Funks Grove: Pure Maple Sirup on Route 66

Funks Grove: Pure Maple Sirup on Route 66

Drop by drop sticky sweet sap falls into the metal bucket hanging on the spout inserted into the maple tree. On a good day a bucket fills in 10 to 12 hours. It takes 30 to 50 gallons of sap to make just one gallon of maple sirup, something the Funk family has been doing since the 1820s. They began selling it commercially in 1891, 35 years before Route 66 was commissioned. Located near the midpoint of Illinois’ portion of Route 66, you can visit the Funks Grove farm and pick up some sirup for yourself if your timing is right. Read more

Special Treats a Tradition at Lou Mitchell’s, Chicago

Special Treats a Tradition at Lou Mitchell’s, Chicago

150131_Lou_Mitchell-3915Sometimes it’s the little extras that make a place memorable. Lou Mitchell’s is memorable for several reasons. As you begin Route 66 from the eastern terminus in Chicago, it’s the first diner you reach that has been around since before the route was commissioned. Foods that other restaurants prepare from mixes or purchase ready-made, Lou Mitchell’s makes from scratch. However, the special sweet treats are what most people best remember.

150131_Lou_Mitchell-3901In the Greek tradition of offering a sweet treat as a welcome greeting, you are offered a donut hole as you are seated.

150131_Lou_Mitchell-3900All women and children receive a snack-size box of Milk Duds, as well.

150131_Lou_Mitchell-3896Milk Duds were originally made in Chicago. The candy company owner was a personal friend of Lou Mitchell and a regular restaurant patron. “Uncle Lou” started the tradition of giving all women and children a box of the candies, and both the donut hole and Milk Duds traditions have stuck.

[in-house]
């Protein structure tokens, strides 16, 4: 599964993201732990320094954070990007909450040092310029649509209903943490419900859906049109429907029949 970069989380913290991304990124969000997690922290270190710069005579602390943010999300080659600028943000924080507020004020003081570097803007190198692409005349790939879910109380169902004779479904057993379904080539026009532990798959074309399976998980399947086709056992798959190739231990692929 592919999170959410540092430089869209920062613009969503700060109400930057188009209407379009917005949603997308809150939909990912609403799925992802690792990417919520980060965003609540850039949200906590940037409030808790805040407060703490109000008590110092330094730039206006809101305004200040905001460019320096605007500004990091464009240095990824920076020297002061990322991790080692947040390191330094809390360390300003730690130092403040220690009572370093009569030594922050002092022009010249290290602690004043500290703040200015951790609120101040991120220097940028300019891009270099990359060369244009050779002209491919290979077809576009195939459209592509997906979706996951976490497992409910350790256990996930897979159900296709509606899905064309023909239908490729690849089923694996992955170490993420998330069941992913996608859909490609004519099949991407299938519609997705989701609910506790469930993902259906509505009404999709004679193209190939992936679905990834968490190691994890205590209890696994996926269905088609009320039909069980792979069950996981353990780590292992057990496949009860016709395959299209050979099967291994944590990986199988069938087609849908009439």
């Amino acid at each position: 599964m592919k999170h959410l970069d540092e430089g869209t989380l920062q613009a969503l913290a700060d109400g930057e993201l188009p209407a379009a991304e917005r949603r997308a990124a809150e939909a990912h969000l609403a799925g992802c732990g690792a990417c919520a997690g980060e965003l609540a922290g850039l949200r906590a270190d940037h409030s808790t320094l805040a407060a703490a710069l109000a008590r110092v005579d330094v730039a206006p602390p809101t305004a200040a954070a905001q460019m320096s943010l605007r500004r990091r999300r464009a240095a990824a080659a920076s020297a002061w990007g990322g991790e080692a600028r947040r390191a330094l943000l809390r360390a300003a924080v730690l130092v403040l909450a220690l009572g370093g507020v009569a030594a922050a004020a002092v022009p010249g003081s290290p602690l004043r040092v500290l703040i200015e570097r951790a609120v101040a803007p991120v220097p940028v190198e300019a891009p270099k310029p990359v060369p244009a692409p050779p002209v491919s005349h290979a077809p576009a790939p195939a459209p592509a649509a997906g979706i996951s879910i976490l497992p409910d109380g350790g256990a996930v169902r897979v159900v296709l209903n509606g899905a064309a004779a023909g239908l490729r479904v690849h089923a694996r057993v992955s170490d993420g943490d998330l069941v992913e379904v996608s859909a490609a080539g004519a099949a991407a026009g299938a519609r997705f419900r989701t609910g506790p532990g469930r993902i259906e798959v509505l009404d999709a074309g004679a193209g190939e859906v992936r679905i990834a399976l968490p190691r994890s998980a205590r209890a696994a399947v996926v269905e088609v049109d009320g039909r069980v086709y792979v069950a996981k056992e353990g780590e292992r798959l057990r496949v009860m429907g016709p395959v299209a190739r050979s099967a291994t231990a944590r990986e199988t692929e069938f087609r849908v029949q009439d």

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Lou Mitchell’s doesn’t take short cuts with the food preparation. Their orange and grapefruit juices are both freshly squeezed, and vats of freshly made orange marmalade are on the table.

150131_Lou_Mitchell-3898I ordered a ham and cheese omelet, and Skip ordered eggs Benedict. Both came with hash browns that were really American fries sliced remarkably thin. If fried just a little more, they’d be potato chips. My omelet was so large I could only eat half of it.

150131_Lou_Mitchell-3906Skip claims his eggs Benedict was the best he’d ever tasted. It’s not surprising, since the hollandaise sauce is made fresh every morning from scratch.

150131_Lou_Mitchell-3903I knew about the donut hole and Milk Duds traditions before we visited the restaurant. We were surprised, though, with the treat at the end of the meal: a tiny cup of ice cream. Yep, ice cream for dessert even after breakfast.

150131_Lou_Mitchell-3910Lou Mitchell’s, located at 565 W Jackson Boulevard in Chicago, has been in business since 1923. They’re open every day for breakfast and lunch except the seven major holidays. Check the web site for the hours and menu.

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Other articles that may interest you:

Have you been to Chicago’s Field Museum Lately?

Isle a la Cache Museum: Discover the Fur Trade on the Island of the Hiding Place

Dell Rhea’s Chicken Basket: A Route 66 Icon